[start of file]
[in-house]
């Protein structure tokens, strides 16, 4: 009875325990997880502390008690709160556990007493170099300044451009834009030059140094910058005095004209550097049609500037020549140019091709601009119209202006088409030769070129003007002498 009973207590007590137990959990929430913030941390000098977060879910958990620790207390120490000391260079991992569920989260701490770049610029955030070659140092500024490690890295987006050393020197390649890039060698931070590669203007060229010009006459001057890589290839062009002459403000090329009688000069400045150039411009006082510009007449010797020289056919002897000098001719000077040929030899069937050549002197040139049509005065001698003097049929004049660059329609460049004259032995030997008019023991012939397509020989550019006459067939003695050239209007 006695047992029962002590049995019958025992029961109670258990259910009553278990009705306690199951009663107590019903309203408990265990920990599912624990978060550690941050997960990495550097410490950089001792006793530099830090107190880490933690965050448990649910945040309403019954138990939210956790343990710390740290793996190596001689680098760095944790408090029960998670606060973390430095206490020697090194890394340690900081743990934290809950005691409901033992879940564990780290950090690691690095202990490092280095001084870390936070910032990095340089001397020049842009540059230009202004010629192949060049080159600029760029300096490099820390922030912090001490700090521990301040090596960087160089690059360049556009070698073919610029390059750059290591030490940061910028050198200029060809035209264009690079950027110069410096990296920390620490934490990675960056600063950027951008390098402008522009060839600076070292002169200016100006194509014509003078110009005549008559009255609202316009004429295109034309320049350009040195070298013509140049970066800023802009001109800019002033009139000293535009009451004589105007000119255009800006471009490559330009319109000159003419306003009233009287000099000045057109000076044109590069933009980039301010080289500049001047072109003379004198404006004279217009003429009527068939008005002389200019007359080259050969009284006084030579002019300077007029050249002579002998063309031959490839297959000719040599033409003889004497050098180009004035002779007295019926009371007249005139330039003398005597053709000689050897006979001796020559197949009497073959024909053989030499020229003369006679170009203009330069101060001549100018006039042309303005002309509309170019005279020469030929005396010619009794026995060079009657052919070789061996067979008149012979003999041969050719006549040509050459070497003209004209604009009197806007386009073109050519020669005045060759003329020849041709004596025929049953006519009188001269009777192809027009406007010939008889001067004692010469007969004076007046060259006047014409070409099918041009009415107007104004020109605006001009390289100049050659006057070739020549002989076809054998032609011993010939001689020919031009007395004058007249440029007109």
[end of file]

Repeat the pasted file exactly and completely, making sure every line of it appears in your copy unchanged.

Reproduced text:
[in-house]
């Protein structure tokens, strides 16, 4: 009875325990997880502390008690709160556990007493170099300044451009834009030059140094910058005095004209550097049609500037020549140019091709601009119209202006088409030769070129003007002498 009973207590007590137990959990929430913030941390000098977060879910958990620790207390120490000391260079991992569920989260701490770049610029955030070659140092500024490690890295987006050393020197390649890039060698931070590669203007060229010009006459001057890589290839062009002459403000090329009688000069400045150039411009006082510009007449010797020289056919002897000098001719000077040929030899069937050549002197040139049509005065001698003097049929004049660059329609460049004259032995030997008019023991012939397509020989550019006459067939003695050239209007 006695047992029962002590049995019958025992029961109670258990259910009553278990009705306690199951009663107590019903309203408990265990920990599912624990978060550690941050997960990495550097410490950089001792006793530099830090107190880490933690965050448990649910945040309403019954138990939210956790343990710390740290793996190596001689680098760095944790408090029960998670606060973390430095206490020697090194890394340690900081743990934290809950005691409901033992879940564990780290950090690691690095202990490092280095001084870390936070910032990095340089001397020049842009540059230009202004010629192949060049080159600029760029300096490099820390922030912090001490700090521990301040090596960087160089690059360049556009070698073919610029390059750059290591030490940061910028050198200029060809035209264009690079950027110069410096990296920390620490934490990675960056600063950027951008390098402008522009060839600076070292002169200016100006194509014509003078110009005549008559009255609202316009004429295109034309320049350009040195070298013509140049970066800023802009001109800019002033009139000293535009009451004589105007000119255009800006471009490559330009319109000159003419306003009233009287000099000045057109000076044109590069933009980039301010080289500049001047072109003379004198404006004279217009003429009527068939008005002389200019007359080259050969009284006084030579002019300077007029050249002579002998063309031959490839297959000719040599033409003889004497050098180009004035002779007295019926009371007249005139330039003398005597053709000689050897006979001796020559197949009497073959024909053989030499020229003369006679170009203009330069101060001549100018006039042309303005002309509309170019005279020469030929005396010619009794026995060079009657052919070789061996067979008149012979003999041969050719006549040509050459070497003209004209604009009197806007386009073109050519020669005045060759003329020849041709004596025929049953006519009188001269009777192809027009406007010939008889001067004692010469007969004076007046060259006047014409070409099918041009009415107007104004020109605006001009390289100049050659006057070739020549002989076809054998032609011993010939001689020919031009007395004058007249440029007109």